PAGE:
The Court of Appeals of Tennessee, in the case of Rocky Top Realty, Inc. v. Young, issued an opinion that is a good reminder that, under Tennessee law, you don’t necessarily have to prove a breach of a contract to recover money you are owed for services (or goods). The case was a real estate commission case. Here are the facts of the case:
• The plaintiff (“Plaintiff”) acted as a “facilitator” in a real estate transaction
• It was undisputed that the Plaintiff introduced to the sellers (“Sellers”) the buyer (“Buyer”) who purchased Sellers’ property for 2.7 million dollars
• Plaintiff claimed that the Sellers promised a real estate commission of 10% of the sale price
• Sellers denied that Plaintiff had ever been promised any commission or compensation
The Plaintiff filed suit for breach of contract. The Plaintiff alleged, in the alternative, that, if it was not entitled to a real estate commission under its breach of contract claim, it was entitled to that commission based on the Tennessee law of quasi-contract, which is also referred to by the Latin phrase, quantum meruit.
The trial court, the Chancery Court for Knox County, found that there was no contract between the Plaintiff and the Sellers, either oral or written. Although the Plaintiff testified that there was such an oral contract, because the Sellers outright denied that fact, and because the Plaintiff had no corroborating evidence, the trial court held that the Plaintiff could not prove a contract. (In Tennessee, an oral contract for a brokerage commission must be proven by clear, cogent and convincing evidence).
In spite of the fact that the Plaintiff was unable to prove the existence of a contract, and could therefore never win a breach of contract case, the trial court found that the Sellers were liable to the Plaintiff for a real estate commission. How did the trial court reach this result? By applying the law of quasi-contract or quantum meruit.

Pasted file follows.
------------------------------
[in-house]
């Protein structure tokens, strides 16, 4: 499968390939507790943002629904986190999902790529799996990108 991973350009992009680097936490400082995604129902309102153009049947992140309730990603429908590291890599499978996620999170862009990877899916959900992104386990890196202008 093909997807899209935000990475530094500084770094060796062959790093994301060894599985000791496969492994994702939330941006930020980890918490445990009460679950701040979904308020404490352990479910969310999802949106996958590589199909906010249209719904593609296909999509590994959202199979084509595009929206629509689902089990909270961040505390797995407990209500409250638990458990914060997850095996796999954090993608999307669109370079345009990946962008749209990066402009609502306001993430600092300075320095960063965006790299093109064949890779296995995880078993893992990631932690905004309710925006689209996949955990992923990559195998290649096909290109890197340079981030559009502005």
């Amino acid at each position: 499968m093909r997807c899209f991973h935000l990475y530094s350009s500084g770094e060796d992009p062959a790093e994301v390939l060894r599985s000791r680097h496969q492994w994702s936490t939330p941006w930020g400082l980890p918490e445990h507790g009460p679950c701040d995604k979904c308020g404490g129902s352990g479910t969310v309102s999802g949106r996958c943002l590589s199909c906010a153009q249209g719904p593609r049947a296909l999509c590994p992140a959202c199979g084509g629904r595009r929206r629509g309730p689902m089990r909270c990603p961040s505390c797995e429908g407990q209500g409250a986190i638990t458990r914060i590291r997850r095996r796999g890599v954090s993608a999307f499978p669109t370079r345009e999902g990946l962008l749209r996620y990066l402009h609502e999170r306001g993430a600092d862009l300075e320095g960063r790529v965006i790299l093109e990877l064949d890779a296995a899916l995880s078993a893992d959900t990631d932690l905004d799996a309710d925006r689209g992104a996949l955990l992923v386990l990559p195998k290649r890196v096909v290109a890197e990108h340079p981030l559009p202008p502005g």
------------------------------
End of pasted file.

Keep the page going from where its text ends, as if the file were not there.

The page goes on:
In order to recover under Tennessee law for quasi-contract or quantum meruit, a plaintiff must prove the following elements: (1) There is no existing contract which is enforceable; (2) the plaintiff provided “valuable goods or services”; (3) the defendant received the goods or services; (4) the circumstances indicate that the plaintiff and defendant reasonably expected the defendant to pay for the goods or services; and (5) it would be unjust for the defendant not to have to pay.
The trial court awarded the Plaintiff a judgment of $135,000.00. How did it get to that number? The Plaintiff offered the testimony of two realtors at trial. They testified that the customary commission for the sale of raw land in Knox County was 10% of the sales price. The trial court found that Plaintiff was not entitled to the full 10%, or $270,000.00, but only to $135,000.00 because the Plaintiff only worked on the sale for three days.
On appeal, the Court of Appeals of Tennessee upheld the trial court’s holding that the Sellers were liable to the Plaintiff under the theory of quasi-contract or quantum meruit. It reversed the trial court’s holding that the Plaintiff’s damages were $135,000.00, and remanded the case back to the trial court so that the trial court could determine the proper amount of damages.
The appeals court reversed the trial court because it found that the award of $135,000.00 was too speculative. Why? It gave a couple of reasons. First, the assumption that Plaintiff’s commission would have been 10% was too speculative because the Plaintiff was not acting as a real estate agent for the Seller, but as a facilitator. Second, under quantum meruit, damages are to be awarded for the reasonable value of the goods or services and the customary commission for the Plaintiff’s services did not necessarily reflect the value of the Plaintiff’s services.
The theories of quantum meruit and quasi-contract are not limited to cases involving real estate commissions or brokers’ commissions. For a plaintiff seeking a recovery, those theories can “save the day.”